The goal of this thesis was to design a distributed, Docker-based infrastructure which could support the implementation of pre-specified paradigms (Infrastructure as Code, Immutable Infrastructure, Continuous Integration & Deployment).
A prerequisite for the design phase was to choose a distributed Docker implementation to suite the needs of an existing application environment. Two alternatives were examined, Docker Swarm and Kubernetes. As these two implement very similar features, the basis of the decision was their global penetration and available support. Based on these criteria, Kubernetes was chosen as the framework for the infrastructure.
Resource allocation for machines running the Kubernetes infrastructure was based on the current application environment. CoreOS was chosen as the operating system for these machines, as it has built-in provisioning and configuration automation capabilities. An external HTTP server was set up, which would provide access to the binaries and configuration files necessary during machine provisioning. Resource sizing and the number of components responsible for cluster management tasks was based on the needs of the current environment. With that in mind, a single Master Node was deemed sufficient.
To ensure high availability for the application running on the Kubernetes cluster, it was necessary to choose a distributed storage implementation. Two alternatives were examined, Ceph and Gluster. The basis of comparison was the I/O performance of the local LVM file system. For measurements, a tool called fio was used. Based on the gathered data, Ceph proved to be the better alternative and it was chosen as the storage backend for the Kubernetes cluster.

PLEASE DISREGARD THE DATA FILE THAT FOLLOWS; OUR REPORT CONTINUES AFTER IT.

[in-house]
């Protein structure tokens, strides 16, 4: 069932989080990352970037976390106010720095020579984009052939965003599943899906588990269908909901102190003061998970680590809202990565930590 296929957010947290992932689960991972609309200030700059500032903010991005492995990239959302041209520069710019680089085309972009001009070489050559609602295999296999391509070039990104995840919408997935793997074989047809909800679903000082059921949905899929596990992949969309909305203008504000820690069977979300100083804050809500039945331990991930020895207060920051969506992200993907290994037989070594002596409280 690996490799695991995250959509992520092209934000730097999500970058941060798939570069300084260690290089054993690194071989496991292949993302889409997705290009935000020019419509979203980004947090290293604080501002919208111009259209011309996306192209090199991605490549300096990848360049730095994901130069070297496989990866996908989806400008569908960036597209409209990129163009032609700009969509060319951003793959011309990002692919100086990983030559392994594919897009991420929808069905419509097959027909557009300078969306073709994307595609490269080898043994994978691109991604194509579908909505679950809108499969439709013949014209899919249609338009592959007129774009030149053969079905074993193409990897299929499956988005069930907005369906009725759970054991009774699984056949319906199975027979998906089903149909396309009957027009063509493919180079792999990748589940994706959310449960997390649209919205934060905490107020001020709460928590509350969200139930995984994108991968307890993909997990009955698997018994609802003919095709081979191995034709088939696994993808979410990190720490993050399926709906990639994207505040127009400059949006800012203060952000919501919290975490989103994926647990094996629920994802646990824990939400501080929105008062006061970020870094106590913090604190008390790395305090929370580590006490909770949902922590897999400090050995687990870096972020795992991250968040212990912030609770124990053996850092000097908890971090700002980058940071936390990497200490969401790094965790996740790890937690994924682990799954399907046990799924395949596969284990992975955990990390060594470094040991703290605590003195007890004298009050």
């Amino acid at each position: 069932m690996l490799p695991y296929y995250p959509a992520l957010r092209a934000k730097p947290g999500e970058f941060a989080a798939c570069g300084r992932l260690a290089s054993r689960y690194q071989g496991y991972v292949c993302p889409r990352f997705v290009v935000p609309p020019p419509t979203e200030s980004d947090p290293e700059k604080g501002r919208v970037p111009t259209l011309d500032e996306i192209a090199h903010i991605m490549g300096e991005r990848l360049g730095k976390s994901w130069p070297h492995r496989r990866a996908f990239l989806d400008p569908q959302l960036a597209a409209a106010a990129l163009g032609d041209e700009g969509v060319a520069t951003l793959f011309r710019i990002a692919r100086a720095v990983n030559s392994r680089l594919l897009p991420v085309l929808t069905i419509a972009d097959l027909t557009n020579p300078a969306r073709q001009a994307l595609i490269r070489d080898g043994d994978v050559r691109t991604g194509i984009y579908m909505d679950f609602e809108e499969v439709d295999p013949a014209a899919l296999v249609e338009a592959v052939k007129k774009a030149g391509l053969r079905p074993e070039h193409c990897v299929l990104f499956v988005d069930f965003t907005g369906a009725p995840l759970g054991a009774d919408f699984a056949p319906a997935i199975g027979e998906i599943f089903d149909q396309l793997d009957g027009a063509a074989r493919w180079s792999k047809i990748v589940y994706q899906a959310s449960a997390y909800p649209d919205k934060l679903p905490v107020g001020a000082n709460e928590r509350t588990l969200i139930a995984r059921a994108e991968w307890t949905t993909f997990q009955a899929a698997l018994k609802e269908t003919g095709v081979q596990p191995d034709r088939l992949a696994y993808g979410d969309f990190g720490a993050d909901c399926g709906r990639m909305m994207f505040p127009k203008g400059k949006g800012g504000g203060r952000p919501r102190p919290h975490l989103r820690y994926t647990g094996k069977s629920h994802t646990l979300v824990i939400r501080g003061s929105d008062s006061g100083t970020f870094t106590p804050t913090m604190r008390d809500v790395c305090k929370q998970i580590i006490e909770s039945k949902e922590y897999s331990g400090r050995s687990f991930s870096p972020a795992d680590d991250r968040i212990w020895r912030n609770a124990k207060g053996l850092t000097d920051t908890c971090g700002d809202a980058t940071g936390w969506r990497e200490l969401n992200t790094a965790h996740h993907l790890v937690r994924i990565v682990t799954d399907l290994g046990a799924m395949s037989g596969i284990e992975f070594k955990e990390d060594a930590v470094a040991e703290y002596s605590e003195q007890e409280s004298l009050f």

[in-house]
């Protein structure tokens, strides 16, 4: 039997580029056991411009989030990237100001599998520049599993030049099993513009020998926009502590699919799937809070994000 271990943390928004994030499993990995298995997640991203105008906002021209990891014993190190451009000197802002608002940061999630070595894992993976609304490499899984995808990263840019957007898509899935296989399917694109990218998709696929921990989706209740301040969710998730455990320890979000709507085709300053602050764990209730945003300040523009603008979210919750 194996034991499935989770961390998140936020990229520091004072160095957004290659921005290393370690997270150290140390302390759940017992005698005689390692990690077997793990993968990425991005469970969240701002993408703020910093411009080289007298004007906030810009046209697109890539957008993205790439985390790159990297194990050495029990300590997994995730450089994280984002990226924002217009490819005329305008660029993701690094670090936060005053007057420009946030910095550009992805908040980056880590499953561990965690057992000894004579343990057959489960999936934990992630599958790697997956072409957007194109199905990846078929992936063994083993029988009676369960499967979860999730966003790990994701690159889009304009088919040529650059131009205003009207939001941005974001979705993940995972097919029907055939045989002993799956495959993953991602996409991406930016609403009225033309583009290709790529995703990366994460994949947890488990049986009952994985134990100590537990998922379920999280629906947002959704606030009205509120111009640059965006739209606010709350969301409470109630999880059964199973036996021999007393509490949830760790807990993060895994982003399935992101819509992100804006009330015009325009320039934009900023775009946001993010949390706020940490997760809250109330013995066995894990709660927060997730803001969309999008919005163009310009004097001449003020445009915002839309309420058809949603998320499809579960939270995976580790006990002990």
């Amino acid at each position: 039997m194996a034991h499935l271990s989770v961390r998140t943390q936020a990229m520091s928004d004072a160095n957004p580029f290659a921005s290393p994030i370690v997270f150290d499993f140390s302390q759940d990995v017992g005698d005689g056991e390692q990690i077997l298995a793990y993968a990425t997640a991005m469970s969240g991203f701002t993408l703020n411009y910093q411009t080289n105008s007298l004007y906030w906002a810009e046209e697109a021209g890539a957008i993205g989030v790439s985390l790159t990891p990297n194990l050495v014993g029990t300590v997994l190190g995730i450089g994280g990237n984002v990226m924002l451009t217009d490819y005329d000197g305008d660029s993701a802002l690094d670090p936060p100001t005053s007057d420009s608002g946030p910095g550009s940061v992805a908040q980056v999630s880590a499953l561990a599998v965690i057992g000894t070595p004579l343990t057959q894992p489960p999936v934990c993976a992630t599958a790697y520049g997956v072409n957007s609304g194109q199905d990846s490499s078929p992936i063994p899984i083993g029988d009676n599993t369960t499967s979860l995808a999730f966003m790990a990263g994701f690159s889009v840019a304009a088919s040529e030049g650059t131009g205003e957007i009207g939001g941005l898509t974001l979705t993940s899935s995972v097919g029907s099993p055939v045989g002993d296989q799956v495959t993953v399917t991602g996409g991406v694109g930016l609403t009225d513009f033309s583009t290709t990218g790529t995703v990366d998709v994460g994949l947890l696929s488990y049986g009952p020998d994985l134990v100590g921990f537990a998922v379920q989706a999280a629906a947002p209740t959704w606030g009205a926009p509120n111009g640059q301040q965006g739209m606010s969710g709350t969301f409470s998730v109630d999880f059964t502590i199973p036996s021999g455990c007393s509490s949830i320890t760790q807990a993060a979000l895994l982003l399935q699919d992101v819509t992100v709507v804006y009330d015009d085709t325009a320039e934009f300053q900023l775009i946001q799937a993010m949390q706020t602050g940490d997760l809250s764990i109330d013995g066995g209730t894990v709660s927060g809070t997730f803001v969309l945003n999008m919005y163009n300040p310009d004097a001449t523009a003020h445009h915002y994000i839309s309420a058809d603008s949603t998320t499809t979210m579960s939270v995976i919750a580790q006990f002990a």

The first application to be run on the Kubernetes cluster was called Replay. In preparation for its migration, all Kubernetes configuration object descriptors were defined in advance, as well as helper scripts for the migration automation and a migration plan. The test environment was migrated according to the steps described in this document, during which no significant deficiency was discovered. Post-migration analysis provided several optimization possibilities, the most significant being the change of the database migration method.